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Continuing Coverage Entry: Central Pennsylvania's Heroin Epidemic

Written by Tim Lambert, WITF Multimedia News Director | Feb 5, 2016 10:25 AM

Central Pennsylvania was in the midst of a heroin epidemic in 2015.

WITF focused on the sweeping effects of the problem through personal stories and investigative reporting.

Our reporters illustrated how a drug overdose death can shake a family, but also told the story of a 25-year-old woman who is in recovery.

They also showed policy failings and weak enforcement on the health care side. Listeners learned about some ways to address the problem, including a drug that reverses an overdose.

This entry contains several complete stories and excerpts of WITF's coverage.

Story Order:

The story of a family who worked for years to get her son Anthony help for his addictions, until one day in March -- Ben Allen

The story of drug addiction doesn't have to end with an obituary -- Ben Allen

Without a single standard to track heroin deaths in Pennsylvania, each of the 67 county coroners and medical examiners operate under their own set of rules -- Ben Allen

New data is offering some information about just how deep the heroin problem cuts -- Ben Allen

Pennsylvania enacted new laws that included a database for prescriptions.  Guidelines were also issued for physicians in how to treat pain -- Scott LaMar

Drug overdose deaths in York County are rising. Coroner Pam Gay has been outfront in publicizing the drug deaths and bringing attention to the issue of drug use -- Scott LaMar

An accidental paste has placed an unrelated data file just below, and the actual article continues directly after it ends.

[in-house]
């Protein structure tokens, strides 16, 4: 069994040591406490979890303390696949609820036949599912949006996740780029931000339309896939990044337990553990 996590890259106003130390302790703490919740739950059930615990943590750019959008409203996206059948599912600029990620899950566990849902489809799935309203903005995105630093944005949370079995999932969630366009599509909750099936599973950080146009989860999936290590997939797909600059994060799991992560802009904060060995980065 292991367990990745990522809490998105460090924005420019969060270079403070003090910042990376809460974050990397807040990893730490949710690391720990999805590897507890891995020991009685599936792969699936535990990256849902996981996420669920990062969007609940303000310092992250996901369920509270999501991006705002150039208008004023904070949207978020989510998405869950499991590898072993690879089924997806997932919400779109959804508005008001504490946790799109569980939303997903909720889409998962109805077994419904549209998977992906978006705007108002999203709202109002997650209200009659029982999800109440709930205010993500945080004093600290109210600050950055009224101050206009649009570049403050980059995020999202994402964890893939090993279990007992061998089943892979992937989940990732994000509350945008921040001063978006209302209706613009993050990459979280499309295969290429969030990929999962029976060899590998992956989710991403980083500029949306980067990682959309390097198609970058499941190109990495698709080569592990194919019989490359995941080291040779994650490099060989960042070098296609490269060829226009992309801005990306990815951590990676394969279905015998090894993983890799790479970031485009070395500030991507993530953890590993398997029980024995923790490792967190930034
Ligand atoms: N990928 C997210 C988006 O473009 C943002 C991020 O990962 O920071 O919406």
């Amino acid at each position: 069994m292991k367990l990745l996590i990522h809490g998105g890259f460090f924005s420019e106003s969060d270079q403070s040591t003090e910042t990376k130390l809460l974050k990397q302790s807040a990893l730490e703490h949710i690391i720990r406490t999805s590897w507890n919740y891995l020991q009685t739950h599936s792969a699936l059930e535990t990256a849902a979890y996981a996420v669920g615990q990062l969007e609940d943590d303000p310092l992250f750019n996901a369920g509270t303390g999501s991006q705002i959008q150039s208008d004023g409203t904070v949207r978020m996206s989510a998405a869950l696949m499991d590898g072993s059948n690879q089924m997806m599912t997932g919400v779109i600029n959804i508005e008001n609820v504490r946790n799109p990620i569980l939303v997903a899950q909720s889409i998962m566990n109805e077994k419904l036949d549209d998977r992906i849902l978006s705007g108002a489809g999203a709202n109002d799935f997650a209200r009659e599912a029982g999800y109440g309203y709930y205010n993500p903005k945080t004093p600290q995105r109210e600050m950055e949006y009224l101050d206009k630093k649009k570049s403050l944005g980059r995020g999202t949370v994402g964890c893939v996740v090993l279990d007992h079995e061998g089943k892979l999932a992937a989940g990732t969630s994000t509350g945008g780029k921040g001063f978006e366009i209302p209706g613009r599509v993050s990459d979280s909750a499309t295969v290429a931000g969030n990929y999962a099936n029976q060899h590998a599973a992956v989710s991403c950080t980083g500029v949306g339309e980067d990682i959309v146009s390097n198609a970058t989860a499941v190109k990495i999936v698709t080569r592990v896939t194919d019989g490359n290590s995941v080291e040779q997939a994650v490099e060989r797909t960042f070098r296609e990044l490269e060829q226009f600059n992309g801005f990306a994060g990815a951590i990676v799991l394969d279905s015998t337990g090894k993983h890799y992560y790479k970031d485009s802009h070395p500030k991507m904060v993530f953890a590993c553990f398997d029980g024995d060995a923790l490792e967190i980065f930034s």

Steps can be taken to address the heroin epidemic that is quietly ravaging some communities. The State Police hope its newest program will save lives...-- Ben Allen

After York County first put a life-saving drug in police cars, another midstate county plans to follow suit -- Ben Allen

Lancaster County is out of money for programs that treat addiction. The programs' director sees the funding crisis as yet another problem for the struggling services -- Ben Allen

For those addicted to drugs or alcohol, crime can be a necessity to feed their habit, not a choice. In nine midstate counties, a drug court can shatter the circle -- Ben Allen

Opiate addiction now touches every group -- white, black, Hispanic, rural, suburban and urban. But, those seeking treatment may find their health insurance plan comes up short -- Ben Allen  

A state legislative agency is recommending 11 comprehensive changes to end the heroin crisis -- Ben Allen

           

 

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